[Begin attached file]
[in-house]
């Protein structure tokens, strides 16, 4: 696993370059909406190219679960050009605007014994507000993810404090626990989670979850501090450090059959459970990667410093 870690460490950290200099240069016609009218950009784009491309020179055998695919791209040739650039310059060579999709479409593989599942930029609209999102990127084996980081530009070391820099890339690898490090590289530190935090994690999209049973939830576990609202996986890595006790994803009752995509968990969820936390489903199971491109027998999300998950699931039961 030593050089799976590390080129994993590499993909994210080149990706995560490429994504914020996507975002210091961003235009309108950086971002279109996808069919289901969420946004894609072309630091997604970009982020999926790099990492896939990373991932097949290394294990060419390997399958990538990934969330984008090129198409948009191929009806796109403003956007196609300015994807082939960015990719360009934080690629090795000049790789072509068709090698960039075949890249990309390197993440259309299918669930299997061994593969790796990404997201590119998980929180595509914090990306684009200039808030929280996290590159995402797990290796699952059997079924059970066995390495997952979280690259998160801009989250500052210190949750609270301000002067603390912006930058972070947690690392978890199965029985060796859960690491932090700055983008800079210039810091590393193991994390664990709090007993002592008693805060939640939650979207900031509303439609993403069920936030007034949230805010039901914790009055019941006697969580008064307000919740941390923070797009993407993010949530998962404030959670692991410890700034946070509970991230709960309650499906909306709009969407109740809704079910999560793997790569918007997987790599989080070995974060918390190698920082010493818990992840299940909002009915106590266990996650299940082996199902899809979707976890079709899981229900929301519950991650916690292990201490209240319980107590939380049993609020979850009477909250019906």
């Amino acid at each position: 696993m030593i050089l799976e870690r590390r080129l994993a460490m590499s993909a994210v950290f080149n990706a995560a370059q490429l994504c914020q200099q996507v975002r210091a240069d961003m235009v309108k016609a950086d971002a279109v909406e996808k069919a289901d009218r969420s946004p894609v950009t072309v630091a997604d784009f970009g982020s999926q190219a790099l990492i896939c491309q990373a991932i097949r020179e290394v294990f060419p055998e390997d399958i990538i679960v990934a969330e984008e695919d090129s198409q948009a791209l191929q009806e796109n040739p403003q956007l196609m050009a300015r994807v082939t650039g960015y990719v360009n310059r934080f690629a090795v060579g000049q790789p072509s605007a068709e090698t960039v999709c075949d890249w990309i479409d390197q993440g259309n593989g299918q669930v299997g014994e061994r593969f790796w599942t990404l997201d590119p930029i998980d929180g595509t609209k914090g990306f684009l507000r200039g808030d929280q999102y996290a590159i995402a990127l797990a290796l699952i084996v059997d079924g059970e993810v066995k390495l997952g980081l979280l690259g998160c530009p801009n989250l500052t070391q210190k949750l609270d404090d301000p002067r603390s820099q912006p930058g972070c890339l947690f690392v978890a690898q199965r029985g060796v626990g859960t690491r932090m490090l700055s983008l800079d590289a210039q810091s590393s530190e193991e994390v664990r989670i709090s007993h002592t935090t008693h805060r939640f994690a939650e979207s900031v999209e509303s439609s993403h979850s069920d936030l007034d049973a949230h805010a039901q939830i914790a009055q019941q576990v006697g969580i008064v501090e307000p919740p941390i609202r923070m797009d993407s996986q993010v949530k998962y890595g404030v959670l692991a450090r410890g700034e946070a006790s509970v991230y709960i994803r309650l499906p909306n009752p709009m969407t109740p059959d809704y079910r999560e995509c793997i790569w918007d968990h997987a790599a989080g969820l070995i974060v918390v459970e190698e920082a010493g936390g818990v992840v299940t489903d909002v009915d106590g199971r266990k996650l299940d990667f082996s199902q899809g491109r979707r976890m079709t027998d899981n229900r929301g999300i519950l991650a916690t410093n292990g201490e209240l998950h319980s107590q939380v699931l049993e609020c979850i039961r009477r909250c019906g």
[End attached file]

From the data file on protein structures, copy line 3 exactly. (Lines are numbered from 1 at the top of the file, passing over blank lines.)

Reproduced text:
């Amino acid at each position: 696993m030593i050089l799976e870690r590390r080129l994993a460490m590499s993909a994210v950290f080149n990706a995560a370059q490429l994504c914020q200099q996507v975002r210091a240069d961003m235009v309108k016609a950086d971002a279109v909406e996808k069919a289901d009218r969420s946004p894609v950009t072309v630091a997604d784009f970009g982020s999926q190219a790099l990492i896939c491309q990373a991932i097949r020179e290394v294990f060419p055998e390997d399958i990538i679960v990934a969330e984008e695919d090129s198409q948009a791209l191929q009806e796109n040739p403003q956007l196609m050009a300015r994807v082939t650039g960015y990719v360009n310059r934080f690629a090795v060579g000049q790789p072509s605007a068709e090698t960039v999709c075949d890249w990309i479409d390197q993440g259309n593989g299918q669930v299997g014994e061994r593969f790796w599942t990404l997201d590119p930029i998980d929180g595509t609209k914090g990306f684009l507000r200039g808030d929280q999102y996290a590159i995402a990127l797990a290796l699952i084996v059997d079924g059970e993810v066995k390495l997952g980081l979280l690259g998160c530009p801009n989250l500052t070391q210190k949750l609270d404090d301000p002067r603390s820099q912006p930058g972070c890339l947690f690392v978890a690898q199965r029985g060796v626990g859960t690491r932090m490090l700055s983008l800079d590289a210039q810091s590393s530190e193991e994390v664990r989670i709090s007993h002592t935090t008693h805060r939640f994690a939650e979207s900031v999209e509303s439609s993403h979850s069920d936030l007034d049973a949230h805010a039901q939830i914790a009055q019941q576990v006697g969580i008064v501090e307000p919740p941390i609202r923070m797009d993407s996986q993010v949530k998962y890595g404030v959670l692991a450090r410890g700034e946070a006790s509970v991230y709960i994803r309650l499906p909306n009752p709009m969407t109740p059959d809704y079910r999560e995509c793997i790569w918007d968990h997987a790599a989080g969820l070995i974060v918390v459970e190698e920082a010493g936390g818990v992840v299940t489903d909002v009915d106590g199971r266990k996650l299940d990667f082996s199902q899809g491109r979707r976890m079709t027998d899981n229900r929301g999300i519950l991650a916690t410093n292990g201490e209240l998950h319980s107590q939380v699931l049993e609020c979850i039961r009477r909250c019906g």